I thought about posting lists of favorite shows, movies and so on for the decade. But, well, I got lazy. And have been on vacation. And have played too much Wii. But here are nine pop-culture items (aren't you very tired of top tens?), in no special order, that helped get me through the last decade:
1. The MP3 and music downloads. My latest is an iPod, currently loaded with 6,000 songs from downloads and transferred CDs, some organized into playlists, others just there for the mood swing. It's at the point where I am having to clear out some things, or to transfer downloads to disc, because I know that I will want to put more in there. And while I love the pilgrimage to record stores (I'll try to get by in January, Time Traveler), I also love the impulse of hearing a song on the radio or TV, then hopping online to download it and relish it more. And that I can take so much with me when I travel.
2. "Love Actually." I have worn you all down with my praise of it, but it remains my favorite movie of the decade.
3. The films of Clint Eastwood. If I had to choose the Director of the '00s, as I have already argued in one of my videos, Eastwood would most likely be it. Like Springsteen, not always great. But in what for many would be waning years of age, he has offered us "Million Dollar Baby," "Gran Torino," "Flags of Our Fathers/Letters From Iwo Jima," and more films beside. Try to find someone else who matches him in terms of consistent quality during steady output. Also, he reclaimed "Invictus" from Timothy McVeigh.
4. Bruce Springsteen. He wasn't always great in the decade. But he gave us "The Rising"; a great live album (from a tour I took my sons to), and the Seeger sessions, as well as serving both as a social-historical conscience and a lover of rock music.
5. Cable dramas. Since individually they might dominate a list like this, I offer collectively the likes of "The Sopranos," "The Shield," "The Wire," "Mad Men." You may insert other names -- "Deadwood," say, or "Carnivale." I might, too. I have singled out these four as exemplars because each has had moments of joy and anguish, has asked tough questions about our culture, and presented transcendent scenes. Think of the "family meeting" on "The Shield," or Don Draper falling for his own mythmaking in a slide show, or the final moments of "The Wire," or the challenging (if infuriating to some) end of "The Sopranos."
6. The DVR. Malcolm X Abram and I have a long story in Sunday's Beacon Journal about the decade in tech, and the DVR is in there. Hard to believe that less than 10 years ago I was still piling up videotapes, often unlabeled, hard to sort through, erratic in picture quality. The DVR has its difficulties -- and I have had a lot of problems with getting them to perform consistently -- and I still have a couple of VCRs set up for checking out archives. But the DVR has shone for its ease of use and its siren cry to watch things instead of leaving them to rot in a tape pile.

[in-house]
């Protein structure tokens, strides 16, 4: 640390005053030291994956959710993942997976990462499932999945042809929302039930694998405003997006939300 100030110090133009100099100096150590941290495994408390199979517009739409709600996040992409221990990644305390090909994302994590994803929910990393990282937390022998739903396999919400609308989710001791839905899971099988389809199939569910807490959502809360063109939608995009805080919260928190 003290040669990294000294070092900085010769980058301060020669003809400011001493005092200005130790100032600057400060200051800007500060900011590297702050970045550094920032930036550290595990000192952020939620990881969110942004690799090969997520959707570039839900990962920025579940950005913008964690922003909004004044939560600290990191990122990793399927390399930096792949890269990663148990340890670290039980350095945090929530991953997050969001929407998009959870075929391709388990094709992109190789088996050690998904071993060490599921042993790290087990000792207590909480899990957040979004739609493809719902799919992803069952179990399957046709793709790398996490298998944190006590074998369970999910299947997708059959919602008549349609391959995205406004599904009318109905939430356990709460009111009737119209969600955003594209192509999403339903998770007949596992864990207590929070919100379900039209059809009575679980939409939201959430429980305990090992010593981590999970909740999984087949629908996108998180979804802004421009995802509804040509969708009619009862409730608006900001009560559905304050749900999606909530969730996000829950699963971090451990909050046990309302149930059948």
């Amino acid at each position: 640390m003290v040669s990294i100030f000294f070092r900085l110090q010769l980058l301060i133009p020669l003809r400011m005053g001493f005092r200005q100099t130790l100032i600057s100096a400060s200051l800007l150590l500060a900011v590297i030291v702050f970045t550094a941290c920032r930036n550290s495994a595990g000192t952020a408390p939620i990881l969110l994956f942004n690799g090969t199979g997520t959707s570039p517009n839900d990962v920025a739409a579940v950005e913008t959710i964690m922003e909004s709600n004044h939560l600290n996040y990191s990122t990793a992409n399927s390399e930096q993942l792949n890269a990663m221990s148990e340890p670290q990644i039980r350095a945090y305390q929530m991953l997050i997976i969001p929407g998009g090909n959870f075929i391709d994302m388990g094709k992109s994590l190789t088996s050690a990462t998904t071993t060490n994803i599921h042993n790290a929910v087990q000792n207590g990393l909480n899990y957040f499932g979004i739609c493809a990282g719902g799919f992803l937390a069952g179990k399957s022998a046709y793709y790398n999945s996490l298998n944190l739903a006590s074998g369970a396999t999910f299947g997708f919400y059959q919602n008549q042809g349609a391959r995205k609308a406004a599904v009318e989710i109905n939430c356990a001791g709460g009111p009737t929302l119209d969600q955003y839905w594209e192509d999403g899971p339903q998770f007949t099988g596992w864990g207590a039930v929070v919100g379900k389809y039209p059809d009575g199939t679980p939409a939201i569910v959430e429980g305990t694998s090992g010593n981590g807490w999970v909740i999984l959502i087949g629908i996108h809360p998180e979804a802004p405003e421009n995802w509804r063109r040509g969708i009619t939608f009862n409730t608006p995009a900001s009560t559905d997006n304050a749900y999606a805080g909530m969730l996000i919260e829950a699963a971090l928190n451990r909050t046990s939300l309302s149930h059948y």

7. Rediscovering literature. I have tried to be well-read, if only to make up for gaps in my knowledge. As Paul Johnson says of Winston Churchill, "There were always gaps, he felt, in his knowledge, which he eagerly filled when vital books were recommended to him." But my heavy lifting tended toward nonfiction, and American history and politics, leaving still enormous gaps. So when I started back to school a little over a year ago, I found myself wrestling with Edith Wharton and Henry James, Lord Rochester and Alexander Pope, Aphra Behn and Frances Burney, with Hawthorne and Melville looming in January. I can't pretend to have understood it all -- Pope was especially difficult -- but I loved the act of grappling with it, and found pleasures I did not expect, arguments I had not had to make. Somewhere in my pop-culture soul is the old college English major, and this time I have freed him with more purpose than he had close to 40 years ago.
8. The great online conversation. YouTube, Facebook, blogging, Twitter, podcasts, vodcasts -- you know I'm a fan and participant. I love this massive chat we are all having, regardless of place and background; it's not always civil, or even fun, and the idea of keeping up across all venues can be exhausting. (My other blog has suffered badly from neglect.) But I keep wanting to talk, and to listen, and through the whole process to learn.
9. The "Harry Potter" novels. I was slow getting to this dance. But I am not one for devouring print series of anything, and these demanded my attention, and then kept it. As I have mentioned before, the bride and I went on a vacation where I hauled along the first few for beach reading; before the vacation was done, I had finished what I had brought and hit a bookstore for the next volumes. And yes, I was in one of those midnight lines for the last book. What a joy to see people embrace epic reading in that way.